Zander Keig is a CA Licensed Clinical Social Worker (LCSW) with over 20 years of experience working with transgender individuals navigating a Gender Transition. He is an appointed member of the National Association of Social Workers (NASW) National Committee for LGBT Issues; a designated NASW, US Veterans Affairs and Department of Navy Transgender Subject-Matter Expert, published author/editor; and sought-after Diversity & Inclusion trainer/speaker/facilitator.
Jocelyn Lehrer, ScD
~ Founder/Director of the Men’s Story Project, Senior Research Associate at the University of California-San Francisco Bixby Center for Global Reproductive Health and Lee Institute for Health Policy Studies.
The Men’s Story Project originated in 2008 to help community groups create live story-sharing events, educational films, and other mass media wherein men publicly examine social ideas about manhood through the lens of their own life experience. This came about due to our society’s focus on rigid ideas of what a man should be. They found in their research that rigid/dominant views about masculinity are linked in men with problems including homophobia, transphobia, rape-supportive attitudes, sexual and physical violence against women, violence against other men, bullying, behaviors that increase risk for HIV (e.g., condom non-use), higher rates of sexually transmitted infections, substance abuse, and risky driving”. What the Men’s Story Project does is create a forum for bringing men together to tell stories from their lives of what the male experience truly is – it allows a forum for diversity in norms. It allows for the idea of what it is to “be a man” or masculine to be a reflection of real life, shattering some of the rigid ideas if masculinity which force people into “one size fits all” boxes that clearly do not fit all. The Men’s Story Project cites that, “It is increasingly recognized in the public health and social justice fields that working to shift gender norms in support of healthy masculinities is a productive and needed approach to improving health and well-being for all people”.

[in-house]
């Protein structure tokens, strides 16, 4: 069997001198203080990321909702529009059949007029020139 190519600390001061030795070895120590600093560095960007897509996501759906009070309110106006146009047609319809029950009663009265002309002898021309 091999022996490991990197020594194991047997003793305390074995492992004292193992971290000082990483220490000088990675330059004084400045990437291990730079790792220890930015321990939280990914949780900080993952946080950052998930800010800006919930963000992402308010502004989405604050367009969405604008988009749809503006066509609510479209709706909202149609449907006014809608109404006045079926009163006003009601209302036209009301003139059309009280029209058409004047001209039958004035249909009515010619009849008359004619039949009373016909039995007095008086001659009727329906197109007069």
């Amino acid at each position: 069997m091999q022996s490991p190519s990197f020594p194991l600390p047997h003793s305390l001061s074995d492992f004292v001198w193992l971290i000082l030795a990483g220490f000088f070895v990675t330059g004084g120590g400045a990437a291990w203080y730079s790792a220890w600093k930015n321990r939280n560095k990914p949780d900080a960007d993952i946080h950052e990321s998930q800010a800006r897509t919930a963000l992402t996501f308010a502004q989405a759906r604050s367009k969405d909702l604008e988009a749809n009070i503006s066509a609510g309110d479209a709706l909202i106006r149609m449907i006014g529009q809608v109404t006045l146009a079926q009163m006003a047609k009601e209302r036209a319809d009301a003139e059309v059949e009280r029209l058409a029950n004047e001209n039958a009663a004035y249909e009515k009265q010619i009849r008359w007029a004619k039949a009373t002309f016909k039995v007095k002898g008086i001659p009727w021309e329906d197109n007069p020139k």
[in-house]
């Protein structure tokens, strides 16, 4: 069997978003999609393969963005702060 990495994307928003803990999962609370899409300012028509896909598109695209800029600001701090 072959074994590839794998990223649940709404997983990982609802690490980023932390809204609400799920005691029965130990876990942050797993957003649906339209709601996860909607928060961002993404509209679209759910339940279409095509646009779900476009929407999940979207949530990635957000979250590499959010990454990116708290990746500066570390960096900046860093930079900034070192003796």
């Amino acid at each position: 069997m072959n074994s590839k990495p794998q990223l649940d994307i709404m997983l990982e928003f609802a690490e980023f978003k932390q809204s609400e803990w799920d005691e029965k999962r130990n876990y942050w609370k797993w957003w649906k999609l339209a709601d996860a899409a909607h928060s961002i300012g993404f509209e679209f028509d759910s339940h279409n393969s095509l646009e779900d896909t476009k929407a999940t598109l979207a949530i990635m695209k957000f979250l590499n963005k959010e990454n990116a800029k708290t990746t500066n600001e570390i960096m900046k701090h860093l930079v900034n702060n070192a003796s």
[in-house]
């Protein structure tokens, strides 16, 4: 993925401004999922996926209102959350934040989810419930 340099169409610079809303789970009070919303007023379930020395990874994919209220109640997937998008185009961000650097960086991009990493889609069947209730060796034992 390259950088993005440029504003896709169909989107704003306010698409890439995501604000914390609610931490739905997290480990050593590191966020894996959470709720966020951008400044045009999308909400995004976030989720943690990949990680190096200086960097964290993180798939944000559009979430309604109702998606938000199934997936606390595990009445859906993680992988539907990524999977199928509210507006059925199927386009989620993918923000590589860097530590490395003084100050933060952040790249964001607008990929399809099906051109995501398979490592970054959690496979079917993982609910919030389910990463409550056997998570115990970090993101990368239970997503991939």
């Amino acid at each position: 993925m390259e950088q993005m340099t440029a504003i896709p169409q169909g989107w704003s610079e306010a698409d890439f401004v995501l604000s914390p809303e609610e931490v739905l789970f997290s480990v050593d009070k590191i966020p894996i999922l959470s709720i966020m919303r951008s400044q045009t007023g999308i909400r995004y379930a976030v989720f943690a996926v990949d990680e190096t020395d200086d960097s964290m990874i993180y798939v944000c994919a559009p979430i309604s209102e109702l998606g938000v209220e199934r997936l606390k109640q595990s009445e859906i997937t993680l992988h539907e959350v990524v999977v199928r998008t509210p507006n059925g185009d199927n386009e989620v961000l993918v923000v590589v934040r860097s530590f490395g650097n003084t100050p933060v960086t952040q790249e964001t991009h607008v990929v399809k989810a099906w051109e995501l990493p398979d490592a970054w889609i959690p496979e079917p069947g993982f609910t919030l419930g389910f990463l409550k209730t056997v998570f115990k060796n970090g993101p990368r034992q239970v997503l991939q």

In this episode, you will hear:
- The origin of the Men’s Story Project.
- The response to the productions.
- How many events have taken place.
- Growth of the project.
- How a Men’s Story Project comes to life.
- What the research shows as the benefits for those participating in the project and those attending the shows.
- The workshops available through the Men’s Story Project.
- What types of groups host Men’s Story Projects.
- How someone can start a Men’s Story Project in their community.
Where to find The Men's Story Project
Videos from The Men's Story Project
Trailer for The Men's Story Project: Building Strength, Creating Peace (California, 2009) - Trailer for first MSP film, highlighting stories of 16 Bay Area presenters
"Man-to-Man Talk" Leroy Franklin Moore - Spoken word piece on intersections of being black, disabled, sexual and beautiful
“Finding the Gift in the Wound"- Aqeela Sherrills - A well-known activist speaks on topics including facilitating the 1992 Crips-Bloods truce in Watts, forgiving the man who murdered his son, and experiencing sexual abuse in childhood.